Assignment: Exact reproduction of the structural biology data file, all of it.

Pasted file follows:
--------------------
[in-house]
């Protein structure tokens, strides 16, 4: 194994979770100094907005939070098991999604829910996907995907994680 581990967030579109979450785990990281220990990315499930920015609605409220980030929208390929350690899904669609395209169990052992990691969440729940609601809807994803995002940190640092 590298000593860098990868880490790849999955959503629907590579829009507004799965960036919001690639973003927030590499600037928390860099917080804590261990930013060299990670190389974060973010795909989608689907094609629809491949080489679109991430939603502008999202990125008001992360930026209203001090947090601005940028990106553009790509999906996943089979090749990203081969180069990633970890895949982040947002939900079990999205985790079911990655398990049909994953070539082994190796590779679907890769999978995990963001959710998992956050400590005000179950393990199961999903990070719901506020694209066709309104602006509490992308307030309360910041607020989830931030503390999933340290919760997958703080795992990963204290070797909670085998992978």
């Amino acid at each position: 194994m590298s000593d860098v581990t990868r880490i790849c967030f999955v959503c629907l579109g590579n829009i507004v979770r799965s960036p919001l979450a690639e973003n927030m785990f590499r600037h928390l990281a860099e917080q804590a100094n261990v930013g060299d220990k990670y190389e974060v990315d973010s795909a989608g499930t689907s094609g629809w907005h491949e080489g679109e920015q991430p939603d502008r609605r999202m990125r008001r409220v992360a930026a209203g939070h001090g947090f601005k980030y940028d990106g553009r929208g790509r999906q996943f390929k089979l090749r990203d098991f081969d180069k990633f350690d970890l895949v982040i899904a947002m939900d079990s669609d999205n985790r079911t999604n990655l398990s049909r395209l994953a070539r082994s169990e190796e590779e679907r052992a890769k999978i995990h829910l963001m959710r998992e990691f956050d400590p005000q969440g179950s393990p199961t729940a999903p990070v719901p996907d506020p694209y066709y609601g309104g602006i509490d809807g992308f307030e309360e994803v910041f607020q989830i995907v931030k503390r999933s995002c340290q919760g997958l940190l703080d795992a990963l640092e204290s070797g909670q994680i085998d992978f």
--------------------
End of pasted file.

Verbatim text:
[in-house]
């Protein structure tokens, strides 16, 4: 194994979770100094907005939070098991999604829910996907995907994680 581990967030579109979450785990990281220990990315499930920015609605409220980030929208390929350690899904669609395209169990052992990691969440729940609601809807994803995002940190640092 590298000593860098990868880490790849999955959503629907590579829009507004799965960036919001690639973003927030590499600037928390860099917080804590261990930013060299990670190389974060973010795909989608689907094609629809491949080489679109991430939603502008999202990125008001992360930026209203001090947090601005940028990106553009790509999906996943089979090749990203081969180069990633970890895949982040947002939900079990999205985790079911990655398990049909994953070539082994190796590779679907890769999978995990963001959710998992956050400590005000179950393990199961999903990070719901506020694209066709309104602006509490992308307030309360910041607020989830931030503390999933340290919760997958703080795992990963204290070797909670085998992978």
């Amino acid at each position: 194994m590298s000593d860098v581990t990868r880490i790849c967030f999955v959503c629907l579109g590579n829009i507004v979770r799965s960036p919001l979450a690639e973003n927030m785990f590499r600037h928390l990281a860099e917080q804590a100094n261990v930013g060299d220990k990670y190389e974060v990315d973010s795909a989608g499930t689907s094609g629809w907005h491949e080489g679109e920015q991430p939603d502008r609605r999202m990125r008001r409220v992360a930026a209203g939070h001090g947090f601005k980030y940028d990106g553009r929208g790509r999906q996943f390929k089979l090749r990203d098991f081969d180069k990633f350690d970890l895949v982040i899904a947002m939900d079990s669609d999205n985790r079911t999604n990655l398990s049909r395209l994953a070539r082994s169990e190796e590779e679907r052992a890769k999978i995990h829910l963001m959710r998992e990691f956050d400590p005000q969440g179950s393990p199961t729940a999903p990070v719901p996907d506020p694209y066709y609601g309104g602006i509490d809807g992308f307030e309360e994803v910041f607020q989830i995907v931030k503390r999933s995002c340290q919760g997958l940190l703080d795992a990963l640092e204290s070797g909670q994680i085998d992978f």